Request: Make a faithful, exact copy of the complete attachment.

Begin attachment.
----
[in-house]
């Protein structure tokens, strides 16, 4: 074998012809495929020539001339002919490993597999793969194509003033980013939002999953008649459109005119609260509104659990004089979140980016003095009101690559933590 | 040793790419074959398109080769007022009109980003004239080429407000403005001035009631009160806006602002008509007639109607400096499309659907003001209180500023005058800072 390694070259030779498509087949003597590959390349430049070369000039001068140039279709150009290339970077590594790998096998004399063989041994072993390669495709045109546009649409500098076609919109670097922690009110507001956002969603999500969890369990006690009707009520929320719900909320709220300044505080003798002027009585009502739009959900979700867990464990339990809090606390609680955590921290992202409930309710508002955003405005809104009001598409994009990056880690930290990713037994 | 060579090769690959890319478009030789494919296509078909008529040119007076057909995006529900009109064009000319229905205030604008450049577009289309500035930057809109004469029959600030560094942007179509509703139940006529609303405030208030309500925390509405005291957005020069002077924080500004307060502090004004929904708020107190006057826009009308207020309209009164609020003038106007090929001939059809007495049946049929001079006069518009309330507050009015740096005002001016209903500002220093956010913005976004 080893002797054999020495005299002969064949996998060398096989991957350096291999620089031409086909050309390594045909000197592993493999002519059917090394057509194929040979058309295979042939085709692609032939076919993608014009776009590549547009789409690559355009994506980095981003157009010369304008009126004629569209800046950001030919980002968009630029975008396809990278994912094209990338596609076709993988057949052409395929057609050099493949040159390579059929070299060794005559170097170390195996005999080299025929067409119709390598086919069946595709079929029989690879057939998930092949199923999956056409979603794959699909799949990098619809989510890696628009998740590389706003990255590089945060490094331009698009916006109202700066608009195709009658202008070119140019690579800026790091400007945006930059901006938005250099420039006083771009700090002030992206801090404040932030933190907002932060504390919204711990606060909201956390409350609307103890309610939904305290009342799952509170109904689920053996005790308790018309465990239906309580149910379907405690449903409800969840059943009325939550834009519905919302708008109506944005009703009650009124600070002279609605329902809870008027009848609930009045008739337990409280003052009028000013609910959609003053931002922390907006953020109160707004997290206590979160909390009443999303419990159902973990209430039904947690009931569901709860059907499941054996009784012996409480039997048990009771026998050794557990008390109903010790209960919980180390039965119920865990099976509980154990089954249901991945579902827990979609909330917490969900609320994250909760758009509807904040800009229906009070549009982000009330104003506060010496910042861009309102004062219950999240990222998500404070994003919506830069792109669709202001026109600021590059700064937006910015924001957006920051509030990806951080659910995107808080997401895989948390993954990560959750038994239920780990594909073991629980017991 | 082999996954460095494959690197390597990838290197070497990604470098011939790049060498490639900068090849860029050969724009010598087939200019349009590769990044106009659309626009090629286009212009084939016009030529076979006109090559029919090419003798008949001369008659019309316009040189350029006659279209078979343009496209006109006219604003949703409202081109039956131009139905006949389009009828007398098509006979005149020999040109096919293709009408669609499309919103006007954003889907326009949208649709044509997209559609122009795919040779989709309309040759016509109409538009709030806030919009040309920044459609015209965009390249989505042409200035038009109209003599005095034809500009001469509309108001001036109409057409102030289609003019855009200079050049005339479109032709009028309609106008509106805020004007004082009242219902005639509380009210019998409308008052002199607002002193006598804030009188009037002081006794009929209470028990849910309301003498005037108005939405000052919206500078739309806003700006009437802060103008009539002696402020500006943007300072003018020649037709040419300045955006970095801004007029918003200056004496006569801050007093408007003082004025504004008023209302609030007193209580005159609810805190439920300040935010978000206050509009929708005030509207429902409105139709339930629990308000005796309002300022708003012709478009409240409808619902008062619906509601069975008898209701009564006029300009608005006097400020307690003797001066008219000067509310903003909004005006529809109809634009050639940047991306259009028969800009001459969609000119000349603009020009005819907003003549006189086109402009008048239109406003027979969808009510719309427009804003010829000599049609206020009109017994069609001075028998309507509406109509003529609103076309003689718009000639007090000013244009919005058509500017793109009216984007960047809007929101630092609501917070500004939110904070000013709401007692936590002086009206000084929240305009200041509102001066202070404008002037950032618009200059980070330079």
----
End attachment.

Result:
[in-house]
């Protein structure tokens, strides 16, 4: 074998012809495929020539001339002919490993597999793969194509003033980013939002999953008649459109005119609260509104659990004089979140980016003095009101690559933590 | 040793790419074959398109080769007022009109980003004239080429407000403005001035009631009160806006602002008509007639109607400096499309659907003001209180500023005058800072 390694070259030779498509087949003597590959390349430049070369000039001068140039279709150009290339970077590594790998096998004399063989041994072993390669495709045109546009649409500098076609919109670097922690009110507001956002969603999500969890369990006690009707009520929320719900909320709220300044505080003798002027009585009502739009959900979700867990464990339990809090606390609680955590921290992202409930309710508002955003405005809104009001598409994009990056880690930290990713037994 | 060579090769690959890319478009030789494919296509078909008529040119007076057909995006529900009109064009000319229905205030604008450049577009289309500035930057809109004469029959600030560094942007179509509703139940006529609303405030208030309500925390509405005291957005020069002077924080500004307060502090004004929904708020107190006057826009009308207020309209009164609020003038106007090929001939059809007495049946049929001079006069518009309330507050009015740096005002001016209903500002220093956010913005976004 080893002797054999020495005299002969064949996998060398096989991957350096291999620089031409086909050309390594045909000197592993493999002519059917090394057509194929040979058309295979042939085709692609032939076919993608014009776009590549547009789409690559355009994506980095981003157009010369304008009126004629569209800046950001030919980002968009630029975008396809990278994912094209990338596609076709993988057949052409395929057609050099493949040159390579059929070299060794005559170097170390195996005999080299025929067409119709390598086919069946595709079929029989690879057939998930092949199923999956056409979603794959699909799949990098619809989510890696628009998740590389706003990255590089945060490094331009698009916006109202700066608009195709009658202008070119140019690579800026790091400007945006930059901006938005250099420039006083771009700090002030992206801090404040932030933190907002932060504390919204711990606060909201956390409350609307103890309610939904305290009342799952509170109904689920053996005790308790018309465990239906309580149910379907405690449903409800969840059943009325939550834009519905919302708008109506944005009703009650009124600070002279609605329902809870008027009848609930009045008739337990409280003052009028000013609910959609003053931002922390907006953020109160707004997290206590979160909390009443999303419990159902973990209430039904947690009931569901709860059907499941054996009784012996409480039997048990009771026998050794557990008390109903010790209960919980180390039965119920865990099976509980154990089954249901991945579902827990979609909330917490969900609320994250909760758009509807904040800009229906009070549009982000009330104003506060010496910042861009309102004062219950999240990222998500404070994003919506830069792109669709202001026109600021590059700064937006910015924001957006920051509030990806951080659910995107808080997401895989948390993954990560959750038994239920780990594909073991629980017991 | 082999996954460095494959690197390597990838290197070497990604470098011939790049060498490639900068090849860029050969724009010598087939200019349009590769990044106009659309626009090629286009212009084939016009030529076979006109090559029919090419003798008949001369008659019309316009040189350029006659279209078979343009496209006109006219604003949703409202081109039956131009139905006949389009009828007398098509006979005149020999040109096919293709009408669609499309919103006007954003889907326009949208649709044509997209559609122009795919040779989709309309040759016509109409538009709030806030919009040309920044459609015209965009390249989505042409200035038009109209003599005095034809500009001469509309108001001036109409057409102030289609003019855009200079050049005339479109032709009028309609106008509106805020004007004082009242219902005639509380009210019998409308008052002199607002002193006598804030009188009037002081006794009929209470028990849910309301003498005037108005939405000052919206500078739309806003700006009437802060103008009539002696402020500006943007300072003018020649037709040419300045955006970095801004007029918003200056004496006569801050007093408007003082004025504004008023209302609030007193209580005159609810805190439920300040935010978000206050509009929708005030509207429902409105139709339930629990308000005796309002300022708003012709478009409240409808619902008062619906509601069975008898209701009564006029300009608005006097400020307690003797001066008219000067509310903003909004005006529809109809634009050639940047991306259009028969800009001459969609000119000349603009020009005819907003003549006189086109402009008048239109406003027979969808009510719309427009804003010829000599049609206020009109017994069609001075028998309507509406109509003529609103076309003689718009000639007090000013244009919005058509500017793109009216984007960047809007929101630092609501917070500004939110904070000013709401007692936590002086009206000084929240305009200041509102001066202070404008002037950032618009200059980070330079």